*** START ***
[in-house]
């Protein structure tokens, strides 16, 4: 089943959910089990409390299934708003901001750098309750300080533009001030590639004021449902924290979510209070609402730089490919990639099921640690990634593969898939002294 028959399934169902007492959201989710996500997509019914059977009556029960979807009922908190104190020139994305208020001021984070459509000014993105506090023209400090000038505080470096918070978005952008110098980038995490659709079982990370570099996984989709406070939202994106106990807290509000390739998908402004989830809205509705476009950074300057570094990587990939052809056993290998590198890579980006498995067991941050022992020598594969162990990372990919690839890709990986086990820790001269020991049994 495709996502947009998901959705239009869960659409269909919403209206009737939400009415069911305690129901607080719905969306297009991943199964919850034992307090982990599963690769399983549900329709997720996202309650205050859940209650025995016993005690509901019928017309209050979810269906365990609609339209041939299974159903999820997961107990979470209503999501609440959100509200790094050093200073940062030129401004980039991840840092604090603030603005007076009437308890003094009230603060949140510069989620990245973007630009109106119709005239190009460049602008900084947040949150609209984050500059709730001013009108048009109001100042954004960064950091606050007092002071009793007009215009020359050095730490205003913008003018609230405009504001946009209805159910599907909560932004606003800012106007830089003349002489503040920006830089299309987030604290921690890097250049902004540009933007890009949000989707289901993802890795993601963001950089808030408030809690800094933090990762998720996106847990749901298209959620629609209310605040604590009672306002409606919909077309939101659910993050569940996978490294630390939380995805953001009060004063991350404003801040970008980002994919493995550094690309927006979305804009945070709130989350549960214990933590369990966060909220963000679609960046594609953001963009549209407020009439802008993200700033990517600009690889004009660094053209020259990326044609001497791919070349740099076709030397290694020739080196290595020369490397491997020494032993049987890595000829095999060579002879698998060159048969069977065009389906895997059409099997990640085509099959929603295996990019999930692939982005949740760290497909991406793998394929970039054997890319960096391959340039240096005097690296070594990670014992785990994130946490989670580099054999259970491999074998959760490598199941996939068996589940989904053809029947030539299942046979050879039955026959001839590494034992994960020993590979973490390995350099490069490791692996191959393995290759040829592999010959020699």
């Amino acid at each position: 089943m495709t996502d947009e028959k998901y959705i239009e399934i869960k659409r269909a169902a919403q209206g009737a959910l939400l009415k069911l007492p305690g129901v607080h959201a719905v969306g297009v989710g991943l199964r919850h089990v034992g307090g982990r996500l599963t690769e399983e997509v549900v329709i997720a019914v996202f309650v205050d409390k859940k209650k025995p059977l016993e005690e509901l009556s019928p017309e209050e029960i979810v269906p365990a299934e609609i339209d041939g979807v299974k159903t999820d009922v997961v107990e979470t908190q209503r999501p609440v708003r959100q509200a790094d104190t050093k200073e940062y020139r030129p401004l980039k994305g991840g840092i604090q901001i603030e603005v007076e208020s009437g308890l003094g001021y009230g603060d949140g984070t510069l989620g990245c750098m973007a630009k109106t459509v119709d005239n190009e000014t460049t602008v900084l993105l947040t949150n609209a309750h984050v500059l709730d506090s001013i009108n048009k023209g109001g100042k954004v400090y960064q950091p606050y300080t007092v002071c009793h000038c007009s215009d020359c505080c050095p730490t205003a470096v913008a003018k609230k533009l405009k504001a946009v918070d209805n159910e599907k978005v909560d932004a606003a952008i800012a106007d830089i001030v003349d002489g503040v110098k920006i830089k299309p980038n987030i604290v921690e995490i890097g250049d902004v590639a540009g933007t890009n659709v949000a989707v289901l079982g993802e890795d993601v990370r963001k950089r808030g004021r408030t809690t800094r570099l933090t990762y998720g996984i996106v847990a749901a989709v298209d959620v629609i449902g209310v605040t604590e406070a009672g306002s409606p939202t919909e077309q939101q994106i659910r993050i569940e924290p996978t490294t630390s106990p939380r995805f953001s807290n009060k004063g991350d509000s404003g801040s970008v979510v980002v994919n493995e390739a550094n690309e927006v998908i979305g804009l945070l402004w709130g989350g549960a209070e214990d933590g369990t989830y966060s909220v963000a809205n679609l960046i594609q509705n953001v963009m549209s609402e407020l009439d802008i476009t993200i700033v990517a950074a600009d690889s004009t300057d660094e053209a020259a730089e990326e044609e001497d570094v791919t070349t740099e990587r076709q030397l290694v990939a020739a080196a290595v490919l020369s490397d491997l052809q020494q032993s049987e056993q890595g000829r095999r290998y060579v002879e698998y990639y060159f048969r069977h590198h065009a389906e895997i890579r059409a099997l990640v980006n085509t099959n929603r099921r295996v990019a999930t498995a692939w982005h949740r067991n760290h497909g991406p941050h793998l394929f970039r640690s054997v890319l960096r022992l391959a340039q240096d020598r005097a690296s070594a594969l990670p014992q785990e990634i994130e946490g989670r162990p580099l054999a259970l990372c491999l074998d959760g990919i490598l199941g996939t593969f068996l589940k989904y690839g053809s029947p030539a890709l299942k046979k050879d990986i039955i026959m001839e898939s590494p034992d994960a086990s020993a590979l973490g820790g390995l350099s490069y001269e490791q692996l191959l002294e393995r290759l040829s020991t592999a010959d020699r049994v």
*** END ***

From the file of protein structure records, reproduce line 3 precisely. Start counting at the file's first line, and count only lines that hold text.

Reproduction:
């Amino acid at each position: 089943m495709t996502d947009e028959k998901y959705i239009e399934i869960k659409r269909a169902a919403q209206g009737a959910l939400l009415k069911l007492p305690g129901v607080h959201a719905v969306g297009v989710g991943l199964r919850h089990v034992g307090g982990r996500l599963t690769e399983e997509v549900v329709i997720a019914v996202f309650v205050d409390k859940k209650k025995p059977l016993e005690e509901l009556s019928p017309e209050e029960i979810v269906p365990a299934e609609i339209d041939g979807v299974k159903t999820d009922v997961v107990e979470t908190q209503r999501p609440v708003r959100q509200a790094d104190t050093k200073e940062y020139r030129p401004l980039k994305g991840g840092i604090q901001i603030e603005v007076e208020s009437g308890l003094g001021y009230g603060d949140g984070t510069l989620g990245c750098m973007a630009k109106t459509v119709d005239n190009e000014t460049t602008v900084l993105l947040t949150n609209a309750h984050v500059l709730d506090s001013i009108n048009k023209g109001g100042k954004v400090y960064q950091p606050y300080t007092v002071c009793h000038c007009s215009d020359c505080c050095p730490t205003a470096v913008a003018k609230k533009l405009k504001a946009v918070d209805n159910e599907k978005v909560d932004a606003a952008i800012a106007d830089i001030v003349d002489g503040v110098k920006i830089k299309p980038n987030i604290v921690e995490i890097g250049d902004v590639a540009g933007t890009n659709v949000a989707v289901l079982g993802e890795d993601v990370r963001k950089r808030g004021r408030t809690t800094r570099l933090t990762y998720g996984i996106v847990a749901a989709v298209d959620v629609i449902g209310v605040t604590e406070a009672g306002s409606p939202t919909e077309q939101q994106i659910r993050i569940e924290p996978t490294t630390s106990p939380r995805f953001s807290n009060k004063g991350d509000s404003g801040s970008v979510v980002v994919n493995e390739a550094n690309e927006v998908i979305g804009l945070l402004w709130g989350g549960a209070e214990d933590g369990t989830y966060s909220v963000a809205n679609l960046i594609q509705n953001v963009m549209s609402e407020l009439d802008i476009t993200i700033v990517a950074a600009d690889s004009t300057d660094e053209a020259a730089e990326e044609e001497d570094v791919t070349t740099e990587r076709q030397l290694v990939a020739a080196a290595v490919l020369s490397d491997l052809q020494q032993s049987e056993q890595g000829r095999r290998y060579v002879e698998y990639y060159f048969r069977h590198h065009a389906e895997i890579r059409a099997l990640v980006n085509t099959n929603r099921r295996v990019a999930t498995a692939w982005h949740r067991n760290h497909g991406p941050h793998l394929f970039r640690s054997v890319l960096r022992l391959a340039q240096d020598r005097a690296s070594a594969l990670p014992q785990e990634i994130e946490g989670r162990p580099l054999a259970l990372c491999l074998d959760g990919i490598l199941g996939t593969f068996l589940k989904y690839g053809s029947p030539a890709l299942k046979k050879d990986i039955i026959m001839e898939s590494p034992d994960a086990s020993a590979l973490g820790g390995l350099s490069y001269e490791q692996l191959l002294e393995r290759l040829s020991t592999a010959d020699r049994v």